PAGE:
• Jeffrey Goines says

      Virtually identical experience with my daughter and her group of HS friends, several of whom are quite high-achieving and hold advanced degrees from Ivy League schools.

  5. ” While there is no denying that certain extreme segments of the men’s rights movement are hostile, this is not what the movement is about as a whole. To present it in this way is just as dishonest as writing a piece on the Black Lives Matter movement that focuses entirely on anti-police sentiment ” this is an embarrassing analogy even for reactionaries

    • RE: “To present it in this way is just as dishonest as writing a piece on the Black Lives Matter movement that focuses entirely on anti-police sentiment ”

      Cops getting in the way of some young black men living their preferred, predatory lifestyle are the enemy and should die or go to prison so some young black men can continue to live their preferred, predatory lifestyle unimpeded. What else is there to BLM? Name one thing.

    • Oh good, you’ve discovered the label you need to apply to dismiss any point made here.

      There is indeed a much better analogy to be made though, namely with feminism itself. There’s writers like Robin Morgan claiming that “man-hating is an honorable and viable political act” or Andrea Dworkin wanting “to see a man beaten to a bloody pulp with a high-heel shoved in his mouth, like an apple in the mouth of a pig.” There’s Susan Brownmiller’s oft-cited tract on rape where she claims it is “a conscious process of intimidation by which all men keep all women in a state of fear”. Contemporary figures like Guardian writer Jessica Valenti echo this vindictive misandry when they show off their “male tears” apparel, and sites like Jezebel have turned this style of man-bashing into their primary brand.

      These are not anonymous trolls. They are oft-cited figures in the feminist canon whose material continues to have a wide audience. Somehow, their existence has not and will not discredit feminism, and they do not merit discussion. But nobody is allowed to mention the Men’s Rights Movement without including the required admissions that sometimes, some men can be bitter towards women too, and some of them express this online. In fact, even just getting an accurate description is tricky, as the MRM is often directly or indirectly equated with pick up artistry and so-called red pill views on gender roles. These men are all “angry, pathetic losers” who are supposedly upset at seeing their privilege go away.

      It would be hilarious if it wasn’t so transparent. The people who come together to spontaneously set up a smear campaign from their platforms of wide reach are supposedly oppressed, but the lone engineer whose writings are leaked and misrepresented and who loses his job for expressing them is the privileged one. Contemporary feminism is a game of projection, where men are guilt tripped and women are told to see themselves as automatic victims, despite what actually happens.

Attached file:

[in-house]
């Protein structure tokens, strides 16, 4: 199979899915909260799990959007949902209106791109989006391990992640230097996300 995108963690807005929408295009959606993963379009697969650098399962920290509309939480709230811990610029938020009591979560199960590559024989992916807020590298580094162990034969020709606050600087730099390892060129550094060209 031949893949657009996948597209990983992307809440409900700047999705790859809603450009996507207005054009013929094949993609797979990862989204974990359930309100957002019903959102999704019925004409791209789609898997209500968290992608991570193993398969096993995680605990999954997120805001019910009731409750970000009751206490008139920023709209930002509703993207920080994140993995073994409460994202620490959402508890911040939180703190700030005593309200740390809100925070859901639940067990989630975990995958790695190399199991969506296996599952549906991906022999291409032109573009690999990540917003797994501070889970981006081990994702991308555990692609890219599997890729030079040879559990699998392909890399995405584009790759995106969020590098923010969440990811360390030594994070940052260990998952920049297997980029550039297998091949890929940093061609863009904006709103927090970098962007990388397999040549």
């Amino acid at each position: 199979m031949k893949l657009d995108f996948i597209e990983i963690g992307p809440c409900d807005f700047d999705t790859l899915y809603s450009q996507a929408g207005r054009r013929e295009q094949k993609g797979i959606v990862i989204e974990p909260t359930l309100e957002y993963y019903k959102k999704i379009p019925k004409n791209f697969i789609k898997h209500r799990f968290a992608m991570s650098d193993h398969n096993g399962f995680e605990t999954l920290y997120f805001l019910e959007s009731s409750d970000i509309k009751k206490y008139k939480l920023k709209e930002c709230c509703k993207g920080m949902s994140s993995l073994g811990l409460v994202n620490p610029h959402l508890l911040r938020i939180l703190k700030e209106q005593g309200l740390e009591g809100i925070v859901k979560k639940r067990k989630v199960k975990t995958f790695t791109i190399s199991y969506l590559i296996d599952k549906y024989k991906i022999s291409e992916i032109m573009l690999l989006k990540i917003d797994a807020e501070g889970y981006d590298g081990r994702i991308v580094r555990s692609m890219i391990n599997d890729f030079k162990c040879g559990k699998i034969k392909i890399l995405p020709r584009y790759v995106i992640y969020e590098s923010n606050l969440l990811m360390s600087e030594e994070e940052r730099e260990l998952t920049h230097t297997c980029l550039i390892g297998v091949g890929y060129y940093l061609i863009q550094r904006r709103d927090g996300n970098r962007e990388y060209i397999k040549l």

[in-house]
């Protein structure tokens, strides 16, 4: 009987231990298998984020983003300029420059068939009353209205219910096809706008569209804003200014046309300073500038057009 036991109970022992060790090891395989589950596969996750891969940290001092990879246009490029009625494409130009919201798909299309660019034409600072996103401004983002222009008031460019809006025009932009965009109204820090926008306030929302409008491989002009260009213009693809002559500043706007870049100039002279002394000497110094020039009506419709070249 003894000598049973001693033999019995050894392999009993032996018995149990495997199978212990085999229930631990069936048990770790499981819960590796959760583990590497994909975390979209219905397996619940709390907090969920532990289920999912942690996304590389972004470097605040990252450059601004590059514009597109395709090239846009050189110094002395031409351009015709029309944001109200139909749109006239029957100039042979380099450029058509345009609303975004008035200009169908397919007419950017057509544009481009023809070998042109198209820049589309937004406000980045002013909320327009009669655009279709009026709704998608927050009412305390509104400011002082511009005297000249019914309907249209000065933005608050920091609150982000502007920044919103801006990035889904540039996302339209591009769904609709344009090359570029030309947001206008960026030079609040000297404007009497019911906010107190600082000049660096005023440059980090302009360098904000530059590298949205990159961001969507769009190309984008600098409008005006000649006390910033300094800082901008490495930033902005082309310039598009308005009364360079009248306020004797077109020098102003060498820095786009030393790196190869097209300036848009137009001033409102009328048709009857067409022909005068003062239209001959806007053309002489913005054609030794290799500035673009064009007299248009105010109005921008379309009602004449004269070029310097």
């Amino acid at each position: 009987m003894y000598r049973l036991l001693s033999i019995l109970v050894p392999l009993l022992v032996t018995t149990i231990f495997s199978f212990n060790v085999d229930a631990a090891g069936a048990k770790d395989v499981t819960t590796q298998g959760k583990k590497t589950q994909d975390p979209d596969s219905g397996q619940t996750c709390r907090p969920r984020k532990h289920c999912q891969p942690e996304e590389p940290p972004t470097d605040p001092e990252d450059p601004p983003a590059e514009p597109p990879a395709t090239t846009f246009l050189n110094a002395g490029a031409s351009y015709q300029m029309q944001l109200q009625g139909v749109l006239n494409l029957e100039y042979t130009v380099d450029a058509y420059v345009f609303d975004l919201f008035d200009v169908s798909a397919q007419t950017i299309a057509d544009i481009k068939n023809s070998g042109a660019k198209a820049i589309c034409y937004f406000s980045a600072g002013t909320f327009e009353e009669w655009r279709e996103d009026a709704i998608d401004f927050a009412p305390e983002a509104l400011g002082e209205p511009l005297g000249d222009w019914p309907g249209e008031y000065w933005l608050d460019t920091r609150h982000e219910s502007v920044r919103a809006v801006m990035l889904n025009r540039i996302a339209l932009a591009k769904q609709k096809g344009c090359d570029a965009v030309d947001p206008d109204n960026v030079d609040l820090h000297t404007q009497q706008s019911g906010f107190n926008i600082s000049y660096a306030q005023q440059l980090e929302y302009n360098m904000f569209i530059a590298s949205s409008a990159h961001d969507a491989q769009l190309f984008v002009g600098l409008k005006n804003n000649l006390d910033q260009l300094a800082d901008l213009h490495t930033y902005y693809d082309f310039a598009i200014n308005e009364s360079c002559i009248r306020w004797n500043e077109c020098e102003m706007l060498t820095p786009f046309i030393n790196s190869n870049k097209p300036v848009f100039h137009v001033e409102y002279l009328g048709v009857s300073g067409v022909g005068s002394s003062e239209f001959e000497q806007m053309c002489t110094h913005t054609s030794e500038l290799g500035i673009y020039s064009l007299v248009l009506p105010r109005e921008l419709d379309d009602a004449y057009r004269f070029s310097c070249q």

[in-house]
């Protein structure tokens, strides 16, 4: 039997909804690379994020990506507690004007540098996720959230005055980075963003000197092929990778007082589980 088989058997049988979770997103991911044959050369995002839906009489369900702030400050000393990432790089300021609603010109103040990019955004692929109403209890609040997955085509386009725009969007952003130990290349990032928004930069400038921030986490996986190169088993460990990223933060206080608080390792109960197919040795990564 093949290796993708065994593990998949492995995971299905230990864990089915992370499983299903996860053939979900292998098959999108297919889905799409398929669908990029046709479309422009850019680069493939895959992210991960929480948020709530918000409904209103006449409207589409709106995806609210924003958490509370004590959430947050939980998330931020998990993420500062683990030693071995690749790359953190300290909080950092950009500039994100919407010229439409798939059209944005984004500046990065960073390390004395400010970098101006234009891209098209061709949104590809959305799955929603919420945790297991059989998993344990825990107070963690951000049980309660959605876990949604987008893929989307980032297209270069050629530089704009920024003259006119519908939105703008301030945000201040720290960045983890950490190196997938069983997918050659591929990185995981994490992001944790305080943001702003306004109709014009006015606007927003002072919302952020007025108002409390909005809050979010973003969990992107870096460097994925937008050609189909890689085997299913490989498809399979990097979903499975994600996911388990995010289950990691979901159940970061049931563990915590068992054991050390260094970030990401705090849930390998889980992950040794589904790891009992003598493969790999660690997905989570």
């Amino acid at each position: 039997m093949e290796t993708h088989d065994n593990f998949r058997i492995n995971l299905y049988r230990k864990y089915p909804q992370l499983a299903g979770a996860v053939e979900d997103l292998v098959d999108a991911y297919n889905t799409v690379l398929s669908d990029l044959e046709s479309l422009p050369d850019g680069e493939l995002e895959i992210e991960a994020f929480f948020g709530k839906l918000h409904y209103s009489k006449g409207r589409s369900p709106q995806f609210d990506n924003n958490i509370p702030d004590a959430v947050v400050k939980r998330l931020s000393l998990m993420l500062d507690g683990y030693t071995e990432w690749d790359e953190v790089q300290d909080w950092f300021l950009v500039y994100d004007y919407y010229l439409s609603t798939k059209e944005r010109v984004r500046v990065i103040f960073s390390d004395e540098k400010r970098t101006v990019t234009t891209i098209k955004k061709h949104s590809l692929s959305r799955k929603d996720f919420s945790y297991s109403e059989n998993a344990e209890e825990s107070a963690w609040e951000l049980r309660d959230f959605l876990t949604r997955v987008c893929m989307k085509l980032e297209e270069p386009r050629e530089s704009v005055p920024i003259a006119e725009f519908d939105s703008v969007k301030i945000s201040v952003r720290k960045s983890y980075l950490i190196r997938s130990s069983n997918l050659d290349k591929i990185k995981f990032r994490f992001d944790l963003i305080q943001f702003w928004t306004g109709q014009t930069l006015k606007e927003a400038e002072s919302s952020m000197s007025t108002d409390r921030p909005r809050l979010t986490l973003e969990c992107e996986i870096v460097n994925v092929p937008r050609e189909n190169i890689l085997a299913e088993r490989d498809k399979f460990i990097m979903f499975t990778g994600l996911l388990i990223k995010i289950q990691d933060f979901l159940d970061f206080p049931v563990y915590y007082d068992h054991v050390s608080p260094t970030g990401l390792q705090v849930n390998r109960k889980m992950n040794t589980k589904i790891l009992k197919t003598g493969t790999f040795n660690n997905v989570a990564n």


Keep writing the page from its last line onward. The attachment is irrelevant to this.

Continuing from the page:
6. But that’s where we’ve ended up thanks to politically expedient branding and demagoguery. During Obama’s rein, the Left and Media insisted that he not label entire groups based upon the actions of one in some cases but not others. Shooting at the military base? Workplace violence. Shooting at the SC church? The NaziKlan! It’s the same thing now. Just this past weekend in fact. Trump not calling out a group fast enough for them or as harshly (Charlottesville) — he’s blasted and by transitive property everyone who voted for him as a NaziKlanner. Conversely, he does speak out against a group (the NFL kneelers) and suddenly he’s an anti-first amendment fascist.

    If you spoke out against the policies put forth by Obama? Racist. You didn’t vote for Hillary? It’s because you’re anti-woman. Point out the similarity between personal perception between anorexics and transgender? Branded as something or other.

    Damore points out scientific basis for his argument? Hysteria. But when you do the same to the climate model inaccuracy and constant “regression adjustments” of the historical temperature record? Denier/Skeptic/Anti-science!

    I don’t know the solution. We’ve evolved an environment where discussion of dissenting opinions gets you outcast and branded with a scarlet letter.

    • “But when you do the same to the climate model inaccuracy and constant “regression adjustments” of the historical temperature record? Denier/Skeptic/Anti-science!”

      Let me answer with quotes from the article:

      “[…] we need to ensure that all voices expressing _legitimate_ concerns can be heard and taken seriously.” (Emphasis added.)

      “As Senator Daniel Patrick Moynihan once said, ‘Everyone is entitled to his own opinion, but not his own facts.’”